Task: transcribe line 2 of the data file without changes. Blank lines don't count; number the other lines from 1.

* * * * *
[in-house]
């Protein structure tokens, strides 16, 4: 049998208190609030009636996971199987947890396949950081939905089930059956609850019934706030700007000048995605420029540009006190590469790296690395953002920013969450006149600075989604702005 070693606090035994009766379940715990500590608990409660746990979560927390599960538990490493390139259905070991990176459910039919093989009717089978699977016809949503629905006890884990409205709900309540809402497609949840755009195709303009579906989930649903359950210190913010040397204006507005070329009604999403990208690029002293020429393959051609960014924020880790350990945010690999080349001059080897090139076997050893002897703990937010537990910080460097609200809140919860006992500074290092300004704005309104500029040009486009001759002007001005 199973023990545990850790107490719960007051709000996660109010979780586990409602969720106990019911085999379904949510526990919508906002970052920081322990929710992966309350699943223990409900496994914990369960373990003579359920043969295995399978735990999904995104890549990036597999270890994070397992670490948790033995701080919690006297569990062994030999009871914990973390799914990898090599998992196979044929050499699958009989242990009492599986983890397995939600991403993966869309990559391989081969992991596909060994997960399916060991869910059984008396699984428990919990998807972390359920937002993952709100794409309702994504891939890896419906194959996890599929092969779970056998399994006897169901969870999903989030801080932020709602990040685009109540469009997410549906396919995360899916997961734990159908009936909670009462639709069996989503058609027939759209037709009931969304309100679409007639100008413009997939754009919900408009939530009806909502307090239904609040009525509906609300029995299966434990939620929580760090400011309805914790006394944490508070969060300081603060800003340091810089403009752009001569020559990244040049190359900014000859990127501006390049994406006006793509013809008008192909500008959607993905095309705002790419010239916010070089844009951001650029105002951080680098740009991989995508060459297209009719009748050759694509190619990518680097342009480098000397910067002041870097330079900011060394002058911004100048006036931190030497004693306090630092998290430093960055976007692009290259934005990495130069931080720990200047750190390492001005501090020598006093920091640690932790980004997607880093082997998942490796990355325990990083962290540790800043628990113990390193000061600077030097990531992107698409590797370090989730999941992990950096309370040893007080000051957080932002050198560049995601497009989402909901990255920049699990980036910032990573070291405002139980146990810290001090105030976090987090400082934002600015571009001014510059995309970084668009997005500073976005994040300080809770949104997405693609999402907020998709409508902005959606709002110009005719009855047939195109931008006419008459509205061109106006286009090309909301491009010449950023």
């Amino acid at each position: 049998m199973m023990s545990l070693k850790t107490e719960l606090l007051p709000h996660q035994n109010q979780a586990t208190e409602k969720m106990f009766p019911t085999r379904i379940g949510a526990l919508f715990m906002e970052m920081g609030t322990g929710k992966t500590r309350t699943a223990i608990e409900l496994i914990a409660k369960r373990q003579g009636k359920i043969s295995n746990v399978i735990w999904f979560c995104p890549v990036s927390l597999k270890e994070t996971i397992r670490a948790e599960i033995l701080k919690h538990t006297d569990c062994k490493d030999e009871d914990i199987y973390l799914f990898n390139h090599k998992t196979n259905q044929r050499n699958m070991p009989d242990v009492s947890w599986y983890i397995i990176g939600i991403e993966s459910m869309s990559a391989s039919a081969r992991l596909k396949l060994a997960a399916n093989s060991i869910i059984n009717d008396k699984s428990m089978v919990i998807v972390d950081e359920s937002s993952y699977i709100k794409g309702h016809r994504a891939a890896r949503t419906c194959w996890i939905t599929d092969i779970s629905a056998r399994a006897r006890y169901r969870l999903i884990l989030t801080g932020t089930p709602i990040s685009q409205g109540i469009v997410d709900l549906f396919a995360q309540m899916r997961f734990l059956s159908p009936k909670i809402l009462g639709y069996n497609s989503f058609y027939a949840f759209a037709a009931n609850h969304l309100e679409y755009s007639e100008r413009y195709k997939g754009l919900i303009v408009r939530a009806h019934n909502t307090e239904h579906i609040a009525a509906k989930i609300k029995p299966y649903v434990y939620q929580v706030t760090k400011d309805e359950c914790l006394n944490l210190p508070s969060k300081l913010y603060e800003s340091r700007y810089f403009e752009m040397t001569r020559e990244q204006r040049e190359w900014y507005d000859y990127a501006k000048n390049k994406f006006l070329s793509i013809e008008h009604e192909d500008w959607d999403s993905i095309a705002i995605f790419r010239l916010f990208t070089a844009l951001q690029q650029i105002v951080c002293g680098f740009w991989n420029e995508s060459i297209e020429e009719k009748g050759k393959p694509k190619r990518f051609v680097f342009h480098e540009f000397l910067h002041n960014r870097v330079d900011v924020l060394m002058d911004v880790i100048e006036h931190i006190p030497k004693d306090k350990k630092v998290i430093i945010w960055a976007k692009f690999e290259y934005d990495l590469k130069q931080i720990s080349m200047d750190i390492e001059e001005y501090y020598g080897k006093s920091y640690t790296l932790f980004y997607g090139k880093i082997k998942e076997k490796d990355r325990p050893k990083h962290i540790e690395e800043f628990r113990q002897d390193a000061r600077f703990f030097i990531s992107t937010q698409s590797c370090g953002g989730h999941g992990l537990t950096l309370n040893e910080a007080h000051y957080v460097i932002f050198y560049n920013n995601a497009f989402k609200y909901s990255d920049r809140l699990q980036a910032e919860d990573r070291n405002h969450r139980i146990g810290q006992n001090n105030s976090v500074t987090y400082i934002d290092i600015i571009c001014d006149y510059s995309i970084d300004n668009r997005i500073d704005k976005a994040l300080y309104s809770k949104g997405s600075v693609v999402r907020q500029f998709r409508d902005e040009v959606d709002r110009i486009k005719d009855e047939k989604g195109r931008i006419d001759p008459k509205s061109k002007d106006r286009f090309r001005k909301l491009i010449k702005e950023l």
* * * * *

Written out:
């Protein structure tokens, strides 16, 4: 049998208190609030009636996971199987947890396949950081939905089930059956609850019934706030700007000048995605420029540009006190590469790296690395953002920013969450006149600075989604702005 070693606090035994009766379940715990500590608990409660746990979560927390599960538990490493390139259905070991990176459910039919093989009717089978699977016809949503629905006890884990409205709900309540809402497609949840755009195709303009579906989930649903359950210190913010040397204006507005070329009604999403990208690029002293020429393959051609960014924020880790350990945010690999080349001059080897090139076997050893002897703990937010537990910080460097609200809140919860006992500074290092300004704005309104500029040009486009001759002007001005 199973023990545990850790107490719960007051709000996660109010979780586990409602969720106990019911085999379904949510526990919508906002970052920081322990929710992966309350699943223990409900496994914990369960373990003579359920043969295995399978735990999904995104890549990036597999270890994070397992670490948790033995701080919690006297569990062994030999009871914990973390799914990898090599998992196979044929050499699958009989242990009492599986983890397995939600991403993966869309990559391989081969992991596909060994997960399916060991869910059984008396699984428990919990998807972390359920937002993952709100794409309702994504891939890896419906194959996890599929092969779970056998399994006897169901969870999903989030801080932020709602990040685009109540469009997410549906396919995360899916997961734990159908009936909670009462639709069996989503058609027939759209037709009931969304309100679409007639100008413009997939754009919900408009939530009806909502307090239904609040009525509906609300029995299966434990939620929580760090400011309805914790006394944490508070969060300081603060800003340091810089403009752009001569020559990244040049190359900014000859990127501006390049994406006006793509013809008008192909500008959607993905095309705002790419010239916010070089844009951001650029105002951080680098740009991989995508060459297209009719009748050759694509190619990518680097342009480098000397910067002041870097330079900011060394002058911004100048006036931190030497004693306090630092998290430093960055976007692009290259934005990495130069931080720990200047750190390492001005501090020598006093920091640690932790980004997607880093082997998942490796990355325990990083962290540790800043628990113990390193000061600077030097990531992107698409590797370090989730999941992990950096309370040893007080000051957080932002050198560049995601497009989402909901990255920049699990980036910032990573070291405002139980146990810290001090105030976090987090400082934002600015571009001014510059995309970084668009997005500073976005994040300080809770949104997405693609999402907020998709409508902005959606709002110009005719009855047939195109931008006419008459509205061109106006286009090309909301491009010449950023």